Yet in good faith and product confidence, GM isn't leaving safe enough alone.
In an unprecedented, voluntary effort, GM is contacting all Volt owners to offer them temporary use of another new model until formal NHTSA investigations are complete. And said new model need not necessarily be another Volt. It could be a sensible and similarly-styled Cruze or, as noted by Jalopnik, it could be Chevy's original high-voltage car: the Corvette.
Don't take this as an attempt by GM to gloss over any gory incidents. To date, none of the few reported fires involving customer-delivered Volts have been attributed to the cars themselves.
Even the lone example's battery pack that burned after a NHTSA severe crash test only did so a full three weeks after impact. Subsequent controlled tests to duplicate the results produced just one battery pack fire, one week after damage.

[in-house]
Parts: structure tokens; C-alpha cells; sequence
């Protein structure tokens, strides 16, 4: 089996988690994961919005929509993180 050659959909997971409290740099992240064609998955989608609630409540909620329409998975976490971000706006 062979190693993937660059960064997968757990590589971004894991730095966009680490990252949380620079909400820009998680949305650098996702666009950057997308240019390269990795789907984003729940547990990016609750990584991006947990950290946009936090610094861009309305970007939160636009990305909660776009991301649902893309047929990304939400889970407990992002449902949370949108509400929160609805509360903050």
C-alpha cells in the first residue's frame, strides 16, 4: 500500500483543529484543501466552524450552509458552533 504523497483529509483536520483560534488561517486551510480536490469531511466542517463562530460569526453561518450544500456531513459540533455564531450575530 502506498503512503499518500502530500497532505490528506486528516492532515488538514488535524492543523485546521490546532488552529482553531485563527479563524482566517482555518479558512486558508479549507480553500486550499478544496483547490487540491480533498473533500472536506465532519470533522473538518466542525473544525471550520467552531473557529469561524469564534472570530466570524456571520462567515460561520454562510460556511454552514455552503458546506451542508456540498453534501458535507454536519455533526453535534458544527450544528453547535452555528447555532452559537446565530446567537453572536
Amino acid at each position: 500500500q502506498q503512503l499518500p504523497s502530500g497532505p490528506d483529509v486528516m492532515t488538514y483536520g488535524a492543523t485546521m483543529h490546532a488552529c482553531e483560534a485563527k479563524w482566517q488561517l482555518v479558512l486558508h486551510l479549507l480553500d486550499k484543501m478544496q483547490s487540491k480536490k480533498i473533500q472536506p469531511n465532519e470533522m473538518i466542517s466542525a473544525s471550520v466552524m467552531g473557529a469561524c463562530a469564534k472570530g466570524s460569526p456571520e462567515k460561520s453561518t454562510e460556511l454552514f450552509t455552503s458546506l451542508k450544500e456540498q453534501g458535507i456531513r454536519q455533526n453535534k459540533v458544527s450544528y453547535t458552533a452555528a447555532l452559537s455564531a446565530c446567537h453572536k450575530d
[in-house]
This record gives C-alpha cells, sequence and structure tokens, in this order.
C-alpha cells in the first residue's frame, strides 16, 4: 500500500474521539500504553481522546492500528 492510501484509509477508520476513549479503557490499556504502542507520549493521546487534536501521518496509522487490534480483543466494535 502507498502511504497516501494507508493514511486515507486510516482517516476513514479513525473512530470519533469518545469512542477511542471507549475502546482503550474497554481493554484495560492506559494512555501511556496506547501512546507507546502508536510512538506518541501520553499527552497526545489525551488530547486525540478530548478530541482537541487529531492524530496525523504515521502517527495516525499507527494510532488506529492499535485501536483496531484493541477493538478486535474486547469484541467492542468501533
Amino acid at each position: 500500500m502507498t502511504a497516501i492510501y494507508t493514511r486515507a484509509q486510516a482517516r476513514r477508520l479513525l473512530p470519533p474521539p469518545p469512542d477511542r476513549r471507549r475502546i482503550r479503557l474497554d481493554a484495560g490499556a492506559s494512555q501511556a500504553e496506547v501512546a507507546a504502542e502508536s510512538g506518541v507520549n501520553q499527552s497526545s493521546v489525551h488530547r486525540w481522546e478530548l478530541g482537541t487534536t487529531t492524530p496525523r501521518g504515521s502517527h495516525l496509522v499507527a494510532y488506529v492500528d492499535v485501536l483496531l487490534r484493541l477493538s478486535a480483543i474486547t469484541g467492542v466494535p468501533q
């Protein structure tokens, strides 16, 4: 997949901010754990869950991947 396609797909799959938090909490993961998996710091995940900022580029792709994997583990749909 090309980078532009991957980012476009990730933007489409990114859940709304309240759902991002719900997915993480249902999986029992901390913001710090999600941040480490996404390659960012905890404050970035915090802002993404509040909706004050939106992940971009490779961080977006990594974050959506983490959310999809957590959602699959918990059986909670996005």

Lessening the likelihood further is GM's practice of sending a technician to fully drain battery packs of heavily damaged consumers' Volts after the cars' OnStars send an electronic ouch notification.
Slim odds of such an ugly occurrence notwithstanding, GM's forthright loaner car offer stands--even with no Volt owners reportedly taking advantage thus far.
We would probably be the exception to that rule. It would simply be too tempting to resist; a vacation from the everyday car. Like a long weekend in Vegas, you know there'll be plenty of time for sensibility. Just not for a little while.
In that case, we might have to skip the 'Vette and put a Cadillac CTS-V Coupe into action. How about you?
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